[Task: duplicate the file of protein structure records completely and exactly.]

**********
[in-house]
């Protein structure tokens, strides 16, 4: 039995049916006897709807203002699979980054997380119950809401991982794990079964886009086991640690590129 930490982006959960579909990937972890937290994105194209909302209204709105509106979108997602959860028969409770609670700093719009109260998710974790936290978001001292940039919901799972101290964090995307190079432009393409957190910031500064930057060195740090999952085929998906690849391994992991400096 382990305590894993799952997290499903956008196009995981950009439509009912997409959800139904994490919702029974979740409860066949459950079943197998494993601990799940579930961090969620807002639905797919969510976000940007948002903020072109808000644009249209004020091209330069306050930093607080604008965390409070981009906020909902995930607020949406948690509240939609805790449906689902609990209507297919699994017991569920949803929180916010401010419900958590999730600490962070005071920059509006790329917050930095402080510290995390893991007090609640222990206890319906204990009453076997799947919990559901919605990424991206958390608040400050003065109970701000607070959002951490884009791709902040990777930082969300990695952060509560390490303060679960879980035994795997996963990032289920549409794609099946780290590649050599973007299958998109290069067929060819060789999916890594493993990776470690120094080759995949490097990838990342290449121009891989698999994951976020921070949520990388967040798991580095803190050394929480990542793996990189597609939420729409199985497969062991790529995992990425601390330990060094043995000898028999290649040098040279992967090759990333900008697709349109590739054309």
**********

[in-house]
């Protein structure tokens, strides 16, 4: 039995049916006897709807203002699979980054997380119950809401991982794990079964886009086991640690590129 930490982006959960579909990937972890937290994105194209909302209204709105509106979108997602959860028969409770609670700093719009109260998710974790936290978001001292940039919901799972101290964090995307190079432009393409957190910031500064930057060195740090999952085929998906690849391994992991400096 382990305590894993799952997290499903956008196009995981950009439509009912997409959800139904994490919702029974979740409860066949459950079943197998494993601990799940579930961090969620807002639905797919969510976000940007948002903020072109808000644009249209004020091209330069306050930093607080604008965390409070981009906020909902995930607020949406948690509240939609805790449906689902609990209507297919699994017991569920949803929180916010401010419900958590999730600490962070005071920059509006790329917050930095402080510290995390893991007090609640222990206890319906204990009453076997799947919990559901919605990424991206958390608040400050003065109970701000607070959002951490884009791709902040990777930082969300990695952060509560390490303060679960879980035994795997996963990032289920549409794609099946780290590649050599973007299958998109290069067929060819060789999916890594493993990776470690120094080759995949490097990838990342290449121009891989698999994951976020921070949520990388967040798991580095803190050394929480990542793996990189597609939420729409199985497969062991790529995992990425601390330990060094043995000898028999290649040098040279992967090759990333900008697709349109590739054309």